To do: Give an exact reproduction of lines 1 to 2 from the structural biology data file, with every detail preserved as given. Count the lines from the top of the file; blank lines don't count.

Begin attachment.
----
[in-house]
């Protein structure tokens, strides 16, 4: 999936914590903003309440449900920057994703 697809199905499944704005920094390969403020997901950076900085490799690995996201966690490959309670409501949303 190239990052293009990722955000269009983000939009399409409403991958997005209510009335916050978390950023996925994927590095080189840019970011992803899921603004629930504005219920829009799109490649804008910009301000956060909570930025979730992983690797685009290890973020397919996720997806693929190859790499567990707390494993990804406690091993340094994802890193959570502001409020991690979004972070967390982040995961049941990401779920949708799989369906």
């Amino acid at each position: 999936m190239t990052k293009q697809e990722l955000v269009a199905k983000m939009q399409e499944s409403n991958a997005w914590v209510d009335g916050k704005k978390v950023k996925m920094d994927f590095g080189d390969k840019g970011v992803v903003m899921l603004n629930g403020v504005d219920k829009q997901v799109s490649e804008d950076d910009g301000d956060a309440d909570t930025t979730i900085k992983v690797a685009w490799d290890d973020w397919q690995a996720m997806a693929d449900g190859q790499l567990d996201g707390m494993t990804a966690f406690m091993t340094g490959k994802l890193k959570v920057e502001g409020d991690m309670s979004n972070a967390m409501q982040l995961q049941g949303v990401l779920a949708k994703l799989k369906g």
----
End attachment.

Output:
[in-house]
């Protein structure tokens, strides 16, 4: 999936914590903003309440449900920057994703 697809199905499944704005920094390969403020997901950076900085490799690995996201966690490959309670409501949303 190239990052293009990722955000269009983000939009399409409403991958997005209510009335916050978390950023996925994927590095080189840019970011992803899921603004629930504005219920829009799109490649804008910009301000956060909570930025979730992983690797685009290890973020397919996720997806693929190859790499567990707390494993990804406690091993340094994802890193959570502001409020991690979004972070967390982040995961049941990401779920949708799989369906």